Rhythmic gymnastics is a technical sport

“Elegant.” “Beautiful.” “Unabashedly girly.” For a long time, I struggled to put my finger on exactly what it was that bothered me about many descriptions of my sport. I agree and appreciate that it is beautiful. Yet even relatively positive descriptions of rhythmic in the media haven’t, in my opinion, explained what makes it a difficult, legitimate sport. It’s hard to fully appreciate rhythmic gymnastics without understanding its rules and technique. 

Articles I’ve found that try to prove rhythmic gymnastics’ difficulty tend to focus on the emotional stress gymnasts face when competing, the bruises their bodies bear from intense practices, and harsh coaches who put girls on extreme diets and berate them for their mistakes. Yet this is an incomplete (not to mention negative) explanation.

So what is it that makes rhythmic UNIQUELY difficult? If Usain Bolt runs faster than anyone else and Ronaldo makes an exceptionally high number of goals, what is it that a top rhythmic gymnast does that few other humans can?

Anfisa Kurpriyanova, who has coached alongside me for several years, made a good point. Anfisa was a member of the U.S. rhythmic gymnastics National Team and has also competed in powerlifting and swimming, plus is now trying out for college diving. She gave swimming the award for the most physically difficult sport she’s tried, but rhythmic, she said, was the hardest in that so much happens at once.

Some say no one can truly multitask. A rhythmic gymnast might beg to differ. In rhythmic gymnastics, apparatus and body technique are both complicated, and both must be executed perfectly AND simultaneously. I’ve noticed especially that the average viewer fails to recognize the huge role that the apparatus plays in the sport’s difficulty.

More than once, I’ve heard rhythmic gymnastics viewers comment, “It’s amazing that when she throws the ball, it always comes down in the right spot!” I can’t help but laugh in frustration. Have you ever heard someone say, “It’s amazing that when LeBron James throws a basketball, it happens to land right in the hoop”? Of course not. We know why James gets it right; a combination of talent, excellent technique, and lots and lots of practice. The same goes for rhythmic gymnasts. In addition, every rhythmic gymnast must know how to throw and catch four different objects–hoop, ball, clubs and ribbon–each with slightly different techniques, and each in multiple ways.

Second, good rhythmic gymnasts are smart. Our rules evolve rapidly, with significant changes after each Olympic Games, and coaches and athletes must keep up with them. The gold medalist at each Olympics tends to be not only someone who’s well-suited to that set of rules, but who perfectly understands how to make the most of them–where to find ways to add that extra bit of difficulty or cleverly avoid common execution deductions. It might seem that a surprising number of rhythmic National Team members have gone on to Ivy League or other top universities, especially given that we are not an NCAA sport. I don’t think that’s happened just by chance.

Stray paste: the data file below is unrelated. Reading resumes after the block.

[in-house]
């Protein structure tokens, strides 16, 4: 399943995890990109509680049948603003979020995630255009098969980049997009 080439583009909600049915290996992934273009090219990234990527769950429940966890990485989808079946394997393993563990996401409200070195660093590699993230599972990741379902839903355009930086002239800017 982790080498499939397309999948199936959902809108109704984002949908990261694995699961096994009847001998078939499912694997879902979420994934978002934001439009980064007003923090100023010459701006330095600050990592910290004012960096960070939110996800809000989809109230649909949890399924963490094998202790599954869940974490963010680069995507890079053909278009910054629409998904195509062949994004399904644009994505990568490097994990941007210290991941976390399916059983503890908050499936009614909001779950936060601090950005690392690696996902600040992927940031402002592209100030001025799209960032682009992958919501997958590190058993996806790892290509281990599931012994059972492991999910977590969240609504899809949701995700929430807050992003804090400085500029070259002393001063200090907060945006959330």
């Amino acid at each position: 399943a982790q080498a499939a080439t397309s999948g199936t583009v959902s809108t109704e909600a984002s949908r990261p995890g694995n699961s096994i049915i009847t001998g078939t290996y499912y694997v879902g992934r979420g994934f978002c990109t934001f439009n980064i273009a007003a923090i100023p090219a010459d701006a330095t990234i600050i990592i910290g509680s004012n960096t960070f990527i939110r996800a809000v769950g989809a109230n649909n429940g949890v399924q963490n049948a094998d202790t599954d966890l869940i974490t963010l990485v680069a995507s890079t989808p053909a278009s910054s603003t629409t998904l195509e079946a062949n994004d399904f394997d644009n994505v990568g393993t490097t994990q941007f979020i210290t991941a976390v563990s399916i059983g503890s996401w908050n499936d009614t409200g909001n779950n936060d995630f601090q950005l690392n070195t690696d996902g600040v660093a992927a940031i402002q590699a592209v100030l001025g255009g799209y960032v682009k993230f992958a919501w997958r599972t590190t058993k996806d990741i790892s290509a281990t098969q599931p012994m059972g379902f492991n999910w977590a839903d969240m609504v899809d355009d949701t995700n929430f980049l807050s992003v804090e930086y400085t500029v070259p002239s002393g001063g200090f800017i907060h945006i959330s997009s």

At a time when artistic gymnastics is increasingly viewed as a power sport, it is important to realize that rhythmic is not its less powerful equivalent. Despite some overlapping features, rhythmic and artistic require fundamentally different skill sets, each with their own challenges. I will never view a sport as lesser for having an aesthetic element, and I love rhythmic gymnastics’ beauty–that is a topic for another article. But if artistic gymnastics has gained respect as it has emphasized power over artistry, we must recognize rhythmic gymnastics’ increasing technical difficulty, too. I would love to see English language media and commentators analyze this aspect of the sport more. And the next time you see a rhythmic gymnast throw a ball, turn around twice, and catch it with her legs in the middle of a front walkover, take a moment to process it. No one is born with the “elegance” or “luck” required to catch something upside down with their legs. That’s incredible hand-eye coordination plus technique and lots of hard work.

About Jazzy Kerber

Jasmine Kerber, who often goes by “Jazzy,” coaches at Bravo Rhythmic Gymnastics in Santa Clara, California. She is also a certified Brevet judge and represents rhythmic gymnastics on USA Gymnastics’ Programs Council. Jazzy competed as a member of the United States rhythmic gymnastics National Team from 2009-2015, during which time she represented the U.S. at the 2013, 2014, and 2015 World Championships. Jazzy graduated from Stanford University in June 2020 with a B.A. in international relations and a minor in Russian language. She received her M.A. in journalism, also from Stanford, in June 2021. Moving forward, she hopes to combine her interests in order to help increase and improve media coverage of rhythmic gymnastics.
on September 17, 2022
Filed under  Blog 


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